Turning Around America’s Most Challenged Schools

I want to challenge the country to think about…the schools that are absolutely at the bottom nationally. Now say, what if we as a country thought about the bottom one percent of schools, a thousand schools a year? Schools that have become dropout factories — where 50, 60, 70 percent of students are dropping out. Elementary schools that don’t just have low absolute test scores…but where students’…growth is very low…and are falling further and further behind every single year.

What I want to ask the country to do is to think very differently about those schools at the bottom. More of the same incremental change, tinkering around the edges, is not going to work. We need a dramatic overhaul. We need to fundamentally turn those schools around. Our children have one chance to get a great education. And I would argue, at many of these schools, if you look at the data, these schools have chronically underperformed for years, sometimes for decades….

And there are many different ways to do this. But what we did in Chicago is we moved the adults out. We kept the children and brought in new teams of adults – same children, same families, same socioeconomic challenges, same neighborhoods, same buildings, different set of expectations, different set of beliefs. And what we saw was dramatic changes. We saw communities where children had fled, where in the first year 125 families came back to the school because something better was going on.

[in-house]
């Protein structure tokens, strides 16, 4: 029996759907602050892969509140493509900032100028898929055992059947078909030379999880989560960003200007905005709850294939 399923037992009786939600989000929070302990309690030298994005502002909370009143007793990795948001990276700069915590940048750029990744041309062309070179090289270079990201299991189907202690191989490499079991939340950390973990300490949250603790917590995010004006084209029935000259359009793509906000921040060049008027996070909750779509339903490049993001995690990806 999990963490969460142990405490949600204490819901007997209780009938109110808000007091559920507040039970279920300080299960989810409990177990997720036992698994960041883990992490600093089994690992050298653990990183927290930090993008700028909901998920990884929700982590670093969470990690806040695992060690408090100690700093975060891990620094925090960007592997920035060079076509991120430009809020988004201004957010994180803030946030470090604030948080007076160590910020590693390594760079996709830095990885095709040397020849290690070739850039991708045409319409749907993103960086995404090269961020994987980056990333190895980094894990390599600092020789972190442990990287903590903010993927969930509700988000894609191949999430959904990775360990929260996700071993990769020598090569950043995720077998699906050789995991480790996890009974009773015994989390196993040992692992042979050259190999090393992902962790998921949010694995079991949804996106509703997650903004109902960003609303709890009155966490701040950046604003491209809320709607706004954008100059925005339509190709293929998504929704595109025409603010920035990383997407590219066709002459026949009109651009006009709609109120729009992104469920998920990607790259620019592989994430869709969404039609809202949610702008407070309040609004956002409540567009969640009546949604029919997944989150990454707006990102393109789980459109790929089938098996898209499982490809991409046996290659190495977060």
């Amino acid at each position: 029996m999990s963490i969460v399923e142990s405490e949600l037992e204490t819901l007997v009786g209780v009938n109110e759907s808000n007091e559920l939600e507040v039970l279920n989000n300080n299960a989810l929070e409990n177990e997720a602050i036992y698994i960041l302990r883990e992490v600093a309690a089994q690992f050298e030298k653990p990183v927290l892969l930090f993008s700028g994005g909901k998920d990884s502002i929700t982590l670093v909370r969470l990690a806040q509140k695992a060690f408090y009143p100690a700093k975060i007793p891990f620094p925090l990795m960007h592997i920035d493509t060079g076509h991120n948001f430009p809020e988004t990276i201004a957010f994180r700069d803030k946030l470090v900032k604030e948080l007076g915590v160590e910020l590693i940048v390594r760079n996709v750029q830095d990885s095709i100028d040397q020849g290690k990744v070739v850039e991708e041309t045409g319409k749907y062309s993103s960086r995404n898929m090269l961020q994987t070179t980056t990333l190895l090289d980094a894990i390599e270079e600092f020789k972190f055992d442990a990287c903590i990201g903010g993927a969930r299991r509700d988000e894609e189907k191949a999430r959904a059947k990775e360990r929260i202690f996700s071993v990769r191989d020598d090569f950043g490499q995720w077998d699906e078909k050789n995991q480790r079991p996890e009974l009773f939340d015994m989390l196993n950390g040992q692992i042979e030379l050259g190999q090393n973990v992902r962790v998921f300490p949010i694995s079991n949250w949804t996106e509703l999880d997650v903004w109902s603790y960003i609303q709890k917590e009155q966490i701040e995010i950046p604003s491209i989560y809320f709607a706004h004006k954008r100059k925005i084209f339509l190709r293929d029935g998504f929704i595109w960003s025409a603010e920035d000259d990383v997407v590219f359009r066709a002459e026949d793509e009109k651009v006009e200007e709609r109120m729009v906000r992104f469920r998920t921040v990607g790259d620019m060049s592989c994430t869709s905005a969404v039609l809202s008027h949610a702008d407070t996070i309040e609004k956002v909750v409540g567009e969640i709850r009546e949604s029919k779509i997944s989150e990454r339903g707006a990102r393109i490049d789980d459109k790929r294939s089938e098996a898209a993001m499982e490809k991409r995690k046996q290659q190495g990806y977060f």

We had one school where we had so many discipline problems, so much violence that in the year after the turnaround, my security team, unbeknownst to me, went to out to audit the school because the numbers at dropped so much. They thought the school was lying. They couldn’t believe how safe it was. And they went out to check on, “What’s going on here?” Just a different climate. They weren’t lying. They were telling the truth — same children — peace, calm. Students were learning.

Saving $4 Billion Annually with Direct Loans

We’re doing some things that we think are common sense but a little controversial. We are asking in the FY 2010 budget to take our money out of banks, to stop subsidizing banks, and put all that investment into our children, into our high school graduates. Over the next decade, that will produce a savings of, conservatively – conservatively — $40 billion. And we can dramatically increase Pell Grants, Perkins Loans, the tuition tax credit to make sure that our students can have the chance to go onto high education and fulfill their dreams.

This has turned out to be a little bit controversial. There’s a lot of good debate and that’s healthy. But at the end of the day, I fundamentally think we should be investing in children, not in subsidizing banks.

Secretary Arne Duncan